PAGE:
For these reasons, v 10, there is nothing more desirable or sweeter in the world than the Word of God. The Bible proclaims a revelation of God’s glory that surpasses that of the heavens. So how should we respond?

READ Psalm 19:11-14

Since the Word of God is truth, if you read it and apply it to your life you will become keenly aware of and concerned about sin in your life. There are two kinds of sin – hidden sins (what the psalmist refers to in v 12 as “hidden faults”) and presumptuous sins. The Law of Moses distinguished sins this way and had certain rules for dealing with a particular kind of sin. A hidden sin is a sin that we commit unintentionally. A presumptuous sin is a sin that we commit knowingly (eyes wide open). The psalmist, convicted of his own sin, approaches the Lord humbly in order to deal with it rather than deny it. Forgiveness can only come by, first, being completely honest with God and then relying upon His grace. The psalmist prays that the Lord keep him from sinning. He really desires to do the right thing. He knows that keeping God’s word brings with it great reward. But he also knows his own heart and his bent toward sin – “Lord, let them not have dominion over me!” It is better to be completely innocent and blameless than to be forgiven. Certainly David knew something about that from his own experience. He understood that even if God forgives a person of their sin, there are still consequences that they must be dealt with. So if he is going to have a deep and personal relationship with God he needs to avoid sin altogether and God’s word helps him to do that – Psalm 119:11 KJV “Thy word have I hid in mine heart, that I might not sin against thee.” The ESV says “I have stored up Your word in my heart…”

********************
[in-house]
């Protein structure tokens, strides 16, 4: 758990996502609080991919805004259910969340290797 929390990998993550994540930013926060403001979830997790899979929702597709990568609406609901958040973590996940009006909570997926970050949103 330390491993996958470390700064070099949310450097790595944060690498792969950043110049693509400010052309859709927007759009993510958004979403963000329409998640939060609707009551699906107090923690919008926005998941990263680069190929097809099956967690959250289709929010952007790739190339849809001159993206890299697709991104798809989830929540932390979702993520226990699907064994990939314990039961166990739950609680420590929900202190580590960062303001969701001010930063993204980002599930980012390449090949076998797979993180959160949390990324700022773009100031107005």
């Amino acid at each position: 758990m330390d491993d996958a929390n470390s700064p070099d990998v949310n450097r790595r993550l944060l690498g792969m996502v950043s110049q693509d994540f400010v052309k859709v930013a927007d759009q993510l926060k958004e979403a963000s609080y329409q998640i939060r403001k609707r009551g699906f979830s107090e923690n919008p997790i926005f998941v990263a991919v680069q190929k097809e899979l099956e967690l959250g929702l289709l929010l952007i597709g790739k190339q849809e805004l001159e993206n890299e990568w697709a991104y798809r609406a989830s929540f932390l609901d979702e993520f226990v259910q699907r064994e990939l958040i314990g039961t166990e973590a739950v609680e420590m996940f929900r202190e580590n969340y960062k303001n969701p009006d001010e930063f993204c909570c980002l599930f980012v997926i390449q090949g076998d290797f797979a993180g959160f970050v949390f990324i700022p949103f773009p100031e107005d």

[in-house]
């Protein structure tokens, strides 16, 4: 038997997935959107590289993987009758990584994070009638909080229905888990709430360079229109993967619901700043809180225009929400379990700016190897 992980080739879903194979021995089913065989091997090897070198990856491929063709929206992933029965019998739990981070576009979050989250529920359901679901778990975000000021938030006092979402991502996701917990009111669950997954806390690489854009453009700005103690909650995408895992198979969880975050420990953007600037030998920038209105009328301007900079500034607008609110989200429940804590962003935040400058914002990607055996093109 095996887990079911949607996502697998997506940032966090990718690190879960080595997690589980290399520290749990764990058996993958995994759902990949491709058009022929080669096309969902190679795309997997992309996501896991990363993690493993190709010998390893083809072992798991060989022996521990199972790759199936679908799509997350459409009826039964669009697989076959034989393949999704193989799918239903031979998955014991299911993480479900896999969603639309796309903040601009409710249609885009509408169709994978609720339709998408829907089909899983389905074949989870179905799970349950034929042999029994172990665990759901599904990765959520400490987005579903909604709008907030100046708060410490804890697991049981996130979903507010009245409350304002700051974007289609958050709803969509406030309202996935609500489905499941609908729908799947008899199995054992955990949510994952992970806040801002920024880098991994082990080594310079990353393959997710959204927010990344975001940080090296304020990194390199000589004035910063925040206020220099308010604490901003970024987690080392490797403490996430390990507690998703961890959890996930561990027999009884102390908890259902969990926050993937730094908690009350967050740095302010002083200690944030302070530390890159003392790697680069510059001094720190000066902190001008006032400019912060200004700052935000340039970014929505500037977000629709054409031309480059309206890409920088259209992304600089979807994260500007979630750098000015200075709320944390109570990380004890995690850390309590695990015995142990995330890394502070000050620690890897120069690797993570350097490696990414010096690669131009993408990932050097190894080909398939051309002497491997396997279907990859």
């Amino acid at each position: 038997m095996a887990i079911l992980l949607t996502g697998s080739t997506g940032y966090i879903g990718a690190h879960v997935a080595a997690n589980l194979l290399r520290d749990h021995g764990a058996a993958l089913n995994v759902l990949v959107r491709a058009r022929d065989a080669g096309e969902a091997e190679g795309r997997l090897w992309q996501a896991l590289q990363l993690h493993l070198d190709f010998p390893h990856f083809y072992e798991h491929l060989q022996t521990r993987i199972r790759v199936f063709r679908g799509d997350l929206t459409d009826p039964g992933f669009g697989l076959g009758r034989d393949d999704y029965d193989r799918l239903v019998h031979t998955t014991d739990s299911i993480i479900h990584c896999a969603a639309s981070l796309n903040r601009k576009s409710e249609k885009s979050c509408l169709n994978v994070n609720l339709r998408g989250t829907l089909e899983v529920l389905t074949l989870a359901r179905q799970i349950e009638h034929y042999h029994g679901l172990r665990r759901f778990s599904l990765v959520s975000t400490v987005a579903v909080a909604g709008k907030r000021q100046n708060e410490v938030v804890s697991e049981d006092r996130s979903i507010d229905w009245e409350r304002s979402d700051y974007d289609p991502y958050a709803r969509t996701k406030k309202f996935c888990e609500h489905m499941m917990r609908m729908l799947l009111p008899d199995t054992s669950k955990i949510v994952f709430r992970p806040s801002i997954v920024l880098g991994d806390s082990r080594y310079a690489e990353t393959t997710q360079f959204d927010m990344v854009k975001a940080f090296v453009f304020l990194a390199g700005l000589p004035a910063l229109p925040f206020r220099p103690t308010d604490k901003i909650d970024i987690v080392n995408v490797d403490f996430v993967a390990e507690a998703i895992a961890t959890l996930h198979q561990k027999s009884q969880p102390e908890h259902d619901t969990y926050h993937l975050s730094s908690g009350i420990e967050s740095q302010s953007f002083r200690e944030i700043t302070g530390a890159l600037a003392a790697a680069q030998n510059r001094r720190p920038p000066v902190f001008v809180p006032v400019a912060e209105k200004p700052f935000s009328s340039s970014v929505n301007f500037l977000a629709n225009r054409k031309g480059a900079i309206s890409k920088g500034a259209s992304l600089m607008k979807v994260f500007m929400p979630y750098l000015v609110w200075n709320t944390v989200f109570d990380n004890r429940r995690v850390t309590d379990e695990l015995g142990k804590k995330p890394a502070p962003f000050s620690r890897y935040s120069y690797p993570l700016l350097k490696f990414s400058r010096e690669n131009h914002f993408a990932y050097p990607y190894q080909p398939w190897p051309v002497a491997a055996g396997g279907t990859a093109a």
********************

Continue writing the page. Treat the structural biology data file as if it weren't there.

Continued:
He closes with those great words, which I often repeat in my own private prayers: “Let the words of my mouth and the meditation of my heart be acceptable in your sight, O LORD, my rock (strength) and my redeemer.” In other words, “May all I say and think about please you, honor you, glorify you, O Lord.”

The psalmist refers to God as “my rock and my redeemer…” Psalm 18:2: “The LORD is my rock and my fortress and my deliverer, my God, my rock, in whom I take refuge, my shield, and the horn of my salvation, my stronghold.” Job 19:25: “For I know that my Redeemer lives, and at the last he will stand upon the earth.” Our Redeemer, Jesus Christ lives and He is coming back here again someday! That truth is also revealed in God’s word.

The hymn I’ve chosen to close with today is “Trust and Obey.” Because God’s word is true, because it is right, because it is reliable, because it is holy, because it is sufficient in all matters of our life – we can trust Him fully and do what He tells us to do.